Posts Tagged ‘skills’

Love what you do #3: Maximise your strengths

February 10, 2012

I’ve always found that making the most of what I’m good at ensures I enjoy my job more. Knowing what I’m good at comes from different areas:

– I get feedback from others when I coach or train them

– I feel it; I come away feeling on a high; I have that sense of self-satisfaction that comes from just knowing I’ve done a good job

– I can measure the results against success criteria I’ve set myself (or others have set)

But sometimes we lose sight of what we’re good at. We get caught up in the day-to-day stuff, and take our strengths for granted.

Key questions

  • When was the last time you carried out a SWOT analysis on yourself? If it’s been a while, try it again and focus mainly on your Strengths.

*Here’s a SWOT grid I use when working with clients. In each section I’ve included some prompts; things to consider when completing the grid.

  • When was the last time you asked others what you’re good at? Sometimes it’s easier to do it this way. My experience in carrying out SWOT analyses with people is that they find it hard to think about their own strengths, and easier to think of other peoples’. A common reaction to others telling you what you’re good at is: “but that’s just my job, that’s what I do.” As you’re carrying out your daily duties, you are building up your skill set, developing your capabilities and growing these into your strengths.

Once you’ve got your strengths list, look for opportunities to use these more often. You’ll probably find that some activities relating to your strengths give you more enjoyment than others. For example, one of my strengths is organisation, but I don’t get as much enjoyment from being organised with my quarterly accounts as I do being organised in preparing for work with my clients!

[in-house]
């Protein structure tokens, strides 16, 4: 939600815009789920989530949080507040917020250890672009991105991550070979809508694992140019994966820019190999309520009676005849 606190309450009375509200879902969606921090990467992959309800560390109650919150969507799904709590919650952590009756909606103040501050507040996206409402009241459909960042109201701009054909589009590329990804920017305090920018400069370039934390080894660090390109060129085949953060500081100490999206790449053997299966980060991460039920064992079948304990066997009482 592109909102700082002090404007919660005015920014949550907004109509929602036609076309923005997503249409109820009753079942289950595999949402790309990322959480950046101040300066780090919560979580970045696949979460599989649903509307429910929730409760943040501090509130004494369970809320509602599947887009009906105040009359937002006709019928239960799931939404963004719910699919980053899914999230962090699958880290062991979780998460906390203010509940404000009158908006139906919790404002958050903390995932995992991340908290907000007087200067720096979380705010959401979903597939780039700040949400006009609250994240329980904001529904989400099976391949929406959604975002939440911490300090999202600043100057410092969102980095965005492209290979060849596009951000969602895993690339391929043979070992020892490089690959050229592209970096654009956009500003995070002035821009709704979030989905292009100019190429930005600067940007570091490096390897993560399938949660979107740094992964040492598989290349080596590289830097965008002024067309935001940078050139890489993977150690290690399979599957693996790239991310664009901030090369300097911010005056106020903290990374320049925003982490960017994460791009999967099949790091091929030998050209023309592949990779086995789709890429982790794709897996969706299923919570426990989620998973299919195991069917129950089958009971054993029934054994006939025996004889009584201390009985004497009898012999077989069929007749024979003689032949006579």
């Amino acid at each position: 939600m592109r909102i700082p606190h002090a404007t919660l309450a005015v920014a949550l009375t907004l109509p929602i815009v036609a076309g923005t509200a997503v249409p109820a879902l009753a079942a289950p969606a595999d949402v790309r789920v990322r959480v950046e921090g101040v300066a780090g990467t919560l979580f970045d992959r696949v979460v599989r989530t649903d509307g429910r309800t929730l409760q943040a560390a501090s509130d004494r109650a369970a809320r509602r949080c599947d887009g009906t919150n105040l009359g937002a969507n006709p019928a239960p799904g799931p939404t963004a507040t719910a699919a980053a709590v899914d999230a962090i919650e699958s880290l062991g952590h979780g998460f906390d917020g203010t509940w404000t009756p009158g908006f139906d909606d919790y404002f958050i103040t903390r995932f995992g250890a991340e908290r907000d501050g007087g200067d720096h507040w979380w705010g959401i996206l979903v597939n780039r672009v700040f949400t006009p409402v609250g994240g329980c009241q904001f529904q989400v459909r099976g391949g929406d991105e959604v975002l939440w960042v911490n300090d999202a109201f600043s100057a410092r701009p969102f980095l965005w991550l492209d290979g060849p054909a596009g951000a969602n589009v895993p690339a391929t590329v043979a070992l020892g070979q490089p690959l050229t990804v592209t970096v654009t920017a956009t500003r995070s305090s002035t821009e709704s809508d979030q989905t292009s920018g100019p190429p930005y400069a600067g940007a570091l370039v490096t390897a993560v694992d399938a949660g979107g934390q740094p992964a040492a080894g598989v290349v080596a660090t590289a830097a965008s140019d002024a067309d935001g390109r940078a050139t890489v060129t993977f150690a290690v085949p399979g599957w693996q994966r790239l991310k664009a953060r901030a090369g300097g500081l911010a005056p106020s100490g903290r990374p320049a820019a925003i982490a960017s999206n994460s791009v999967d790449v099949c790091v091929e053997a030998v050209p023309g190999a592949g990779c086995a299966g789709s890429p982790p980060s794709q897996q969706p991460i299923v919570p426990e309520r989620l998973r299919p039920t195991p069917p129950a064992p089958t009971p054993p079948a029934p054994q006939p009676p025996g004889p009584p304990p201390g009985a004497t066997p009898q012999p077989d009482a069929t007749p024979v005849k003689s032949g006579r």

What are your strengths, and how do you maximise them?

(Photo credit: Idea go)

Are you making the most of who you are? (Part 2)

August 24, 2011

In Part 1 we set the scene for making lists of your skills, strengths and personal qualities. I also introduced an exercise to provide you with external feedback.

So what did you find?

  • Were there common strengths that crossed over different areas of your life?
  • Were there strengths, skills or qualities that others recognised in you, which you had on your list too?
  • Were there any surprises?
  • Has this boosted your confidence in any areas?

Interpreting the results from the ‘Ask 6 People …’ exercise

So, hopefully you gained a range of responses from this. Here’s what to do with them …

1. Look for common trends / themes – perhaps more than one person said the same thing, or there were different comments but around a common theme. How can you use this to enhance or support your own list of skills / strengths?

For example, sometimes this exercise can highlight a skill others notice in you, which you don’t see as a strength … “It’s just the norm; it’s what I usually do” … are examples of how people have responded to this outcome. Changing your perception of this area as a strength can be a good confidence booster. It can also provide you with a further area to make the most of!